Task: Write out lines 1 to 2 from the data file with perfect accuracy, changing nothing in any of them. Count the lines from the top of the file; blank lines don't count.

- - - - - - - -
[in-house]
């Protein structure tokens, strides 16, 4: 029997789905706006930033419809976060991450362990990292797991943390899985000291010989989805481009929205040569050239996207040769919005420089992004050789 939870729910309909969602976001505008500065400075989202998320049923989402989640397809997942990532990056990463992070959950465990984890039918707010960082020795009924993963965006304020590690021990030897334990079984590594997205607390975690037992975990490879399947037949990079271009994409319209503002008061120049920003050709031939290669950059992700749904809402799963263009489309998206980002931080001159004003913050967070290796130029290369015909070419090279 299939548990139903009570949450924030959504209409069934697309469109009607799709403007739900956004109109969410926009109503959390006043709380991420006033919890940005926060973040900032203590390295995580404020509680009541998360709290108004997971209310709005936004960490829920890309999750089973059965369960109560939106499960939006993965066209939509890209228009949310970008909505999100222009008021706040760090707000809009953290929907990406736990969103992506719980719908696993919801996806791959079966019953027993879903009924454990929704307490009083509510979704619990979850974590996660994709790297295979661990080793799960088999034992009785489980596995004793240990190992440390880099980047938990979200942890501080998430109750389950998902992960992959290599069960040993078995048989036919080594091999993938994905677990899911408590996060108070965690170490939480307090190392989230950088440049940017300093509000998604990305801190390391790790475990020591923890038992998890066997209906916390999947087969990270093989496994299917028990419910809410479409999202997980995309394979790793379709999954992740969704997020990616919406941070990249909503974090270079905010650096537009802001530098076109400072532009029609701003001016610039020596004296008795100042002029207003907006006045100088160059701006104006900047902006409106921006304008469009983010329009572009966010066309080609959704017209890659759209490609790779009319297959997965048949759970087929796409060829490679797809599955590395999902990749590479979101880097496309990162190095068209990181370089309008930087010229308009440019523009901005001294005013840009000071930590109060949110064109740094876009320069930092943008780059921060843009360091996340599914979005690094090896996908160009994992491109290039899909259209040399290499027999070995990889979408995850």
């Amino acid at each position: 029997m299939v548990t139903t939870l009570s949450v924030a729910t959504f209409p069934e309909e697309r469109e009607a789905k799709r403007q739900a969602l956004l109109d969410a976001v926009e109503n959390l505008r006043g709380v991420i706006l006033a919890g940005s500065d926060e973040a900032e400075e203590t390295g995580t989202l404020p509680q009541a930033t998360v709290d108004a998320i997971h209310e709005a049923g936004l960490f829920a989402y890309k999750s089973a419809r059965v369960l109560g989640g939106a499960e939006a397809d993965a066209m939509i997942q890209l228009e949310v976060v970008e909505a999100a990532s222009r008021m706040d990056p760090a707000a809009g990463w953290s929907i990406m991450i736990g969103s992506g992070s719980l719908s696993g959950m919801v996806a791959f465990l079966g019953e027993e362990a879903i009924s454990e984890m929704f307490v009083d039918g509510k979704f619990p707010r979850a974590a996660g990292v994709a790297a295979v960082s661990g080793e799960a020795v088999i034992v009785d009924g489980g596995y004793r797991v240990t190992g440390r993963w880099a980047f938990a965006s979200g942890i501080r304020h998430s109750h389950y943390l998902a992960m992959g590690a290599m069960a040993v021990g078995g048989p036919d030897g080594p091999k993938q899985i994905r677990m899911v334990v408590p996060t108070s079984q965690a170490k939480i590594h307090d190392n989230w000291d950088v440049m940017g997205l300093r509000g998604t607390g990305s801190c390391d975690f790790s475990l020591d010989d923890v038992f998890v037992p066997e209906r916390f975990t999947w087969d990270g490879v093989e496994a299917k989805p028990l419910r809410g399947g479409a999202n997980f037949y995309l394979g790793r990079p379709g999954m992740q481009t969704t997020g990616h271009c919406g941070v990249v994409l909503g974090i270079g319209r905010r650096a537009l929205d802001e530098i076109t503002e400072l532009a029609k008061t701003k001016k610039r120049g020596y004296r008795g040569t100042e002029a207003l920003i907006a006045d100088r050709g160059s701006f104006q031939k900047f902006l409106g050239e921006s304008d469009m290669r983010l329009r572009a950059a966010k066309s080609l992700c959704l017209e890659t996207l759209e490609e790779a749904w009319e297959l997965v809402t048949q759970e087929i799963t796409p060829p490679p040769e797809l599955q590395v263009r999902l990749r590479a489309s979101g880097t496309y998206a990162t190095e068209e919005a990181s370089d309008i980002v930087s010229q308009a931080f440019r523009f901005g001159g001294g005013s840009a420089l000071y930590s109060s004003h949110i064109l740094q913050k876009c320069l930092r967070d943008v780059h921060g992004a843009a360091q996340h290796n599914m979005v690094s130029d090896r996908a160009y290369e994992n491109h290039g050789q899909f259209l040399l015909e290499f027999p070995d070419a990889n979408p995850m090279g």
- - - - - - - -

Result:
[in-house]
């Protein structure tokens, strides 16, 4: 029997789905706006930033419809976060991450362990990292797991943390899985000291010989989805481009929205040569050239996207040769919005420089992004050789 939870729910309909969602976001505008500065400075989202998320049923989402989640397809997942990532990056990463992070959950465990984890039918707010960082020795009924993963965006304020590690021990030897334990079984590594997205607390975690037992975990490879399947037949990079271009994409319209503002008061120049920003050709031939290669950059992700749904809402799963263009489309998206980002931080001159004003913050967070290796130029290369015909070419090279 299939548990139903009570949450924030959504209409069934697309469109009607799709403007739900956004109109969410926009109503959390006043709380991420006033919890940005926060973040900032203590390295995580404020509680009541998360709290108004997971209310709005936004960490829920890309999750089973059965369960109560939106499960939006993965066209939509890209228009949310970008909505999100222009008021706040760090707000809009953290929907990406736990969103992506719980719908696993919801996806791959079966019953027993879903009924454990929704307490009083509510979704619990979850974590996660994709790297295979661990080793799960088999034992009785489980596995004793240990190992440390880099980047938990979200942890501080998430109750389950998902992960992959290599069960040993078995048989036919080594091999993938994905677990899911408590996060108070965690170490939480307090190392989230950088440049940017300093509000998604990305801190390391790790475990020591923890038992998890066997209906916390999947087969990270093989496994299917028990419910809410479409999202997980995309394979790793379709999954992740969704997020990616919406941070990249909503974090270079905010650096537009802001530098076109400072532009029609701003001016610039020596004296008795100042002029207003907006006045100088160059701006104006900047902006409106921006304008469009983010329009572009966010066309080609959704017209890659759209490609790779009319297959997965048949759970087929796409060829490679797809599955590395999902990749590479979101880097496309990162190095068209990181370089309008930087010229308009440019523009901005001294005013840009000071930590109060949110064109740094876009320069930092943008780059921060843009360091996340599914979005690094090896996908160009994992491109290039899909259209040399290499027999070995990889979408995850």